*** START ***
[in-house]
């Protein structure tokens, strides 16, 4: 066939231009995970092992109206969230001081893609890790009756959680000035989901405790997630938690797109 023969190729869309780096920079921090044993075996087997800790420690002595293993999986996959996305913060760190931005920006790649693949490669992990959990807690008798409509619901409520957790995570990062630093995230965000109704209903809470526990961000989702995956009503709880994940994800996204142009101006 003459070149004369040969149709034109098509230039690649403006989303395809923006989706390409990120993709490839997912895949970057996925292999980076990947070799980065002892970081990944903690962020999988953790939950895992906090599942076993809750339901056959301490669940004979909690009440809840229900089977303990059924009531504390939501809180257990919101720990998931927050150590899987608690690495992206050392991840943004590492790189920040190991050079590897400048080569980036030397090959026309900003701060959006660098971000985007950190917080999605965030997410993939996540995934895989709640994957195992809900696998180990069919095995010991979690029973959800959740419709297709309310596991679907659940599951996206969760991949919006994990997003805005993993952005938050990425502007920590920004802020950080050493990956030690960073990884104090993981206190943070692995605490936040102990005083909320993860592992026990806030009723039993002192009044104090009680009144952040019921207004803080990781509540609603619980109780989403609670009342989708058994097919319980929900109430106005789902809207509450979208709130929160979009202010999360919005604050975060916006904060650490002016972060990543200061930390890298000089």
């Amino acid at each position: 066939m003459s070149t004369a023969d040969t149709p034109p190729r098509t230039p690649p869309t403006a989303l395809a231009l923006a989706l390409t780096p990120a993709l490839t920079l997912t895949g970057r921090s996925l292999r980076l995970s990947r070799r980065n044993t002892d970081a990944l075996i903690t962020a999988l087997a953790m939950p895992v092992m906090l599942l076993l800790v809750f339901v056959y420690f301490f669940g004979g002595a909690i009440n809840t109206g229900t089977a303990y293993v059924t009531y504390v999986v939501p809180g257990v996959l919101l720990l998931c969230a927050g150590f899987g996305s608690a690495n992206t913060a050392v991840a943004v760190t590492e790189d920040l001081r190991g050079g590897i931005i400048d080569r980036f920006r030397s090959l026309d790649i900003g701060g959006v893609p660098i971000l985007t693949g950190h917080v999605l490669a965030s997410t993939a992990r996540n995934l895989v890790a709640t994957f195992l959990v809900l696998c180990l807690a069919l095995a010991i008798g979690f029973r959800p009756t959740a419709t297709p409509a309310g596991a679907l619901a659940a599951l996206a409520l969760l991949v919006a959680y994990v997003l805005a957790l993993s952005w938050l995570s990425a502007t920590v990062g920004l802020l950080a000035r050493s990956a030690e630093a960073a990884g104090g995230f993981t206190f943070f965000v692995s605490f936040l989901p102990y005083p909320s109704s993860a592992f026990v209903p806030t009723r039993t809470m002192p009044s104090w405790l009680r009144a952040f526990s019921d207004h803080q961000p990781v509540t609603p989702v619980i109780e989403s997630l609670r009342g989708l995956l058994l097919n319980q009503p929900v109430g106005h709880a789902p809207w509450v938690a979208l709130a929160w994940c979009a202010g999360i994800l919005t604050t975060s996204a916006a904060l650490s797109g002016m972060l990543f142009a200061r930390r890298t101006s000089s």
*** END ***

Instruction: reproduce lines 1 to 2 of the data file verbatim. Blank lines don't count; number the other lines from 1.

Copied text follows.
[in-house]
């Protein structure tokens, strides 16, 4: 066939231009995970092992109206969230001081893609890790009756959680000035989901405790997630938690797109 023969190729869309780096920079921090044993075996087997800790420690002595293993999986996959996305913060760190931005920006790649693949490669992990959990807690008798409509619901409520957790995570990062630093995230965000109704209903809470526990961000989702995956009503709880994940994800996204142009101006 003459070149004369040969149709034109098509230039690649403006989303395809923006989706390409990120993709490839997912895949970057996925292999980076990947070799980065002892970081990944903690962020999988953790939950895992906090599942076993809750339901056959301490669940004979909690009440809840229900089977303990059924009531504390939501809180257990919101720990998931927050150590899987608690690495992206050392991840943004590492790189920040190991050079590897400048080569980036030397090959026309900003701060959006660098971000985007950190917080999605965030997410993939996540995934895989709640994957195992809900696998180990069919095995010991979690029973959800959740419709297709309310596991679907659940599951996206969760991949919006994990997003805005993993952005938050990425502007920590920004802020950080050493990956030690960073990884104090993981206190943070692995605490936040102990005083909320993860592992026990806030009723039993002192009044104090009680009144952040019921207004803080990781509540609603619980109780989403609670009342989708058994097919319980929900109430106005789902809207509450979208709130929160979009202010999360919005604050975060916006904060650490002016972060990543200061930390890298000089």